Vitamin B6, Pyridoxine

Vitamin B6 for Healthy Heart, Skin, Kidneys and Strong Immune System

Pyridoxine, or Vitamin B6, is an extremely important B vitamin involved in the formation of body proteins and other compounds, chemical transmitters in the nervous system, red blood cells and prostaglandines (compounds regulating heart and kidney functions, blood pressure, and allergic response). It is critical in maintaining hormonal balance and proper immune functions.

Vitamin B6 deficiency is charcterized by depression, seizures (especially in infants and young children), glucose intolerance, migraine, chronic pain, depression and impaired nerve function. Studies show that numerious health conditions including asthma, depression, premenstrual syndrome (PMS), morning sickness, and kidney stones respond well to B6 supplementaion.

Good Sources of Vitamin B6

Good sources of vitamin B6 include whole grains, legumes, bananas, seeds and nuts, potatoes, Brussels sprouts, and cauliflower (see below about the bioavailability of B6 from plant foods). Keep in mind that the level of vitamin B6 in your body is linked to the magnesium content of your diet. The RDA for vitamin B6 is 2.0 milligrams for men and 1.6 milligrams for women.

What May Cause Vitamin B6 Deficiency?

1. Poor nutrition - People who get most of their calories from sugar and fat are at greater risk to develop thiamine deficiency. Many adult Americans do not consume the RDA of 1.5-2.0 milligrams and are at greater risk of pyridoxine deficiency-releated health problems.

Vitamin B6 Quick Calculator

So, what daily foods can supply the recommended daily allowance of vitamin B6 and give you that blissful peace of mind and a great feeling of being full of energy? Here is a selection of some foods that can be substituted for similar products in the same category:

  • chicken breast, roasted (1/2, app. 3 oz) - 26% of RDA
  • beef top round steak, broiled (3oz) - 24% of RDA
  • banana (1) - 35% of RDA
  • turkey white meat, roasted (3 oz) - 23% of RDA
  • fresh tuna, cooked (3 oz) - 23% of RDA
  • potato, baked (7 oz) - 35% of RDA

2. Artificial Colorings and Dyes - Some artificial food additives and dyes destroy vitamin B6 or make it inactive. Among most aggressive vitamin B6 antagonists are:

  • FD&C Yellow #5 (tartarazine) food color
  • drugs such as isoniazid, hydralazine, dopamine, penicillamine; oral contraceptives
  • alcohol

Vitamin B6 and Asthma

Clinical studies have shown that some patients with asthma benefit from vitamin B6 supplementaion. Oral supplementation with 50 mg of vitamin B6 twice daily resulted in a dramatic decrease in frequency and severity of wheezing and asthmatic attacks.

Vitamin B6 and Depression

B6 levels are typically quite low in depressed patients, especially women taking birth control or estrogens (Premarin). Depressed individuals with low B6 levels usually respond well to supplementation.

Vitamin B6 and Mental Abilities

Vitamin B6 comprises three chemically distinct compounds pyridoxal, pyridoxamine, and pyridoxine. It is involved in regulating the blood homocysteine levels. High levels of homocysteine in the blood have been suggested as a cause or mechanism in the development of Alzheimer's disease and other forms of dementia. Supplementation with B vitamins including vitamin B6 has been shown to reduce blood homocysteine levels and improve mental function and mood in older people.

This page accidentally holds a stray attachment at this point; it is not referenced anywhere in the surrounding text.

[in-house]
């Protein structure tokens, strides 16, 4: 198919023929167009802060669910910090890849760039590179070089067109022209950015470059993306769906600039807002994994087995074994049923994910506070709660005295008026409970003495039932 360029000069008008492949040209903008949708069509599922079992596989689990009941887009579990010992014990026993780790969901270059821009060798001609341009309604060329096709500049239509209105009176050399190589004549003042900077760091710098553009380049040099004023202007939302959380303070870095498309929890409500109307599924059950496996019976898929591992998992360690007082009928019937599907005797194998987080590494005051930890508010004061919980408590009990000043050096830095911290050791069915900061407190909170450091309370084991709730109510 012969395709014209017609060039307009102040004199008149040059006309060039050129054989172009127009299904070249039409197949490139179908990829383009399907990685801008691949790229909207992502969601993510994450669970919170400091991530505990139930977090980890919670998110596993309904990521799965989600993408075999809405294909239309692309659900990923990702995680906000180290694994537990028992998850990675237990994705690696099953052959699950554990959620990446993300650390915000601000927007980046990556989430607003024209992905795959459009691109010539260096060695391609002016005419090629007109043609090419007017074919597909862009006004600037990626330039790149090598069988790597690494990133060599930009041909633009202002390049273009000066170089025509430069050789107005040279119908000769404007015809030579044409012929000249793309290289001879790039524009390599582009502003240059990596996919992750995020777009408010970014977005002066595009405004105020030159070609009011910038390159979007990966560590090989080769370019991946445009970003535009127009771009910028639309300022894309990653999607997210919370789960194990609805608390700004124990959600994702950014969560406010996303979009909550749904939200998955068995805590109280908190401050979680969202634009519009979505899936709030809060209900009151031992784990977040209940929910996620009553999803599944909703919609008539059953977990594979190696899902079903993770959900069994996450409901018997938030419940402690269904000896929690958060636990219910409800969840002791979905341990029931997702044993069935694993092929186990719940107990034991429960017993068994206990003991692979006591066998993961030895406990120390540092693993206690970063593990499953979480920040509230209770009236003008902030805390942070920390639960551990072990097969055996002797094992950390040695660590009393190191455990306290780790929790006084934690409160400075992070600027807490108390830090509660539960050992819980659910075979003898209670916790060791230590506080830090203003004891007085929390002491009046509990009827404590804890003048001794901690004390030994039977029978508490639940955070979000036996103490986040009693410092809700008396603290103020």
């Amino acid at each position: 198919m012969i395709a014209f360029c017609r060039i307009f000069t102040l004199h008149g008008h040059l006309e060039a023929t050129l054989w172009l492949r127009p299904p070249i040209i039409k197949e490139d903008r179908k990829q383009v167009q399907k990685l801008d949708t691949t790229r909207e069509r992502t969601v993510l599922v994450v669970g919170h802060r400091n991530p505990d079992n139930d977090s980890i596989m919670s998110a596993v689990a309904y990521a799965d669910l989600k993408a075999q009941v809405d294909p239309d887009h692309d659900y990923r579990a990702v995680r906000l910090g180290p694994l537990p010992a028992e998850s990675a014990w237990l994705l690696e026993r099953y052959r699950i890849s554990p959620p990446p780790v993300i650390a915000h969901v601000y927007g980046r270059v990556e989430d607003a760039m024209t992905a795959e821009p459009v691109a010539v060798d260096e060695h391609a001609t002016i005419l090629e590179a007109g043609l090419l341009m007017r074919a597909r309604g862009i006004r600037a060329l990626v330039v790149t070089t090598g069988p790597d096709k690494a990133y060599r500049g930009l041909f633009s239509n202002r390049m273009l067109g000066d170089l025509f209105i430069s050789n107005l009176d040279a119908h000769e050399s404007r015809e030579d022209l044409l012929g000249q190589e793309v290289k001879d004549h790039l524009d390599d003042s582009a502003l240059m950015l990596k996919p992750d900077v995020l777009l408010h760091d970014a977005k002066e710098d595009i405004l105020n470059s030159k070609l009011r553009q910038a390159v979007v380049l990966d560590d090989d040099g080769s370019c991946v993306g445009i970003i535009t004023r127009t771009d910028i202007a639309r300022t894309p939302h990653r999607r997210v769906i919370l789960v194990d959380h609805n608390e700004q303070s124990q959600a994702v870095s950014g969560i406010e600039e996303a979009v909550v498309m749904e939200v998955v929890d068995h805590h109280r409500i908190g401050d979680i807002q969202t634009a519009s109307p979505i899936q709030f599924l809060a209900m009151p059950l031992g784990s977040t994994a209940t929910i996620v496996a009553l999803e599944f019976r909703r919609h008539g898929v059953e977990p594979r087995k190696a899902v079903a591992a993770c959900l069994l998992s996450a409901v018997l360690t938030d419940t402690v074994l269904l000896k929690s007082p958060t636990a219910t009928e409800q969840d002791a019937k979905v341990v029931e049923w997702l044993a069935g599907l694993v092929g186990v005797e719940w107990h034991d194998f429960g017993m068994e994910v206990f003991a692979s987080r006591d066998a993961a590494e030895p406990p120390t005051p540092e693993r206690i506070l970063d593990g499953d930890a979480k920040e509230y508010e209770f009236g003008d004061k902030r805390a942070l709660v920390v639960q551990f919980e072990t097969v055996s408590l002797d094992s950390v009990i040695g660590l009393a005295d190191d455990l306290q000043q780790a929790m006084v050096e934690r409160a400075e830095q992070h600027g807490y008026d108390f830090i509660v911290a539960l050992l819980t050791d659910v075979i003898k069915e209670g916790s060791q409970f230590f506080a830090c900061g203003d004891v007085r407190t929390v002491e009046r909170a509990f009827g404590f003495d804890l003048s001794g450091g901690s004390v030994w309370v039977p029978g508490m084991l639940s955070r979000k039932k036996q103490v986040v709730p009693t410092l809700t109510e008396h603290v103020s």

Vitamin B6 and Coronary Heart Disease

Recent studies suggest that women who regularly take folic acid and vitamin B6 above the current recommended dietary allowance (RDA) may be at lower risk of developing CHD. Low vitamin B6 levels are also associated with an increased risk of thromboembolism. Thromboembolism is a condition characterized by obstruction of a blood vessel by a blood clot. Supplementation with B vitamins including vitamin B6 may reduce blood homocysteine levels and decrease risk of developing thromboembolism.

It has been noted that vegetarians in general have lower than recommended level of vitamin B6 inspite of the high total intake. This is where the issue of bioavailability comes in. Bioavailability is the fraction of the ingested nutrient that is utilised by the body. The major factors that affect bioavailability of vitamin B-6 are formation of reaction products during food processing and presence of other substances. The bioavailability of vitamin B-6 from animal products is quite high, reaching 100% for many foods. In general the bioavailability from plant foods is lower. The presence of fiber reduces the bioavailability by 5-10% whereas the presence of pyridoxine glucoside reduces the bioavailability by 75-80%. This glucoside is found in a variety of plant foods, with the highest content occurring in the crucifers (broccoli, Brussels sprouts, cabbage, cauliflower, Chinese cabbage, collards, Hanover salad, kale, kohlrabi, mustard, radish, rutabaga, and turnip). Vegetarians therefore should take vitamin B6 supplements.

Pyridoxine deficiency in the diet causes disorders in protein metabolism, for example in hemoglobin synthesis. Pyridoxine deficiency causes accumulation of hydroxykynurenic and xanthurenic acids, since conversion of tryptophan to nicotinic acid is interrupted.

Although its toxicity is low, vitamin B6 is one of the vitamins about which there is still a dispute on the question of the safety margin. Doses in the range of 600 mg-6 g a day on chronic administration cause a reversible neuropathy.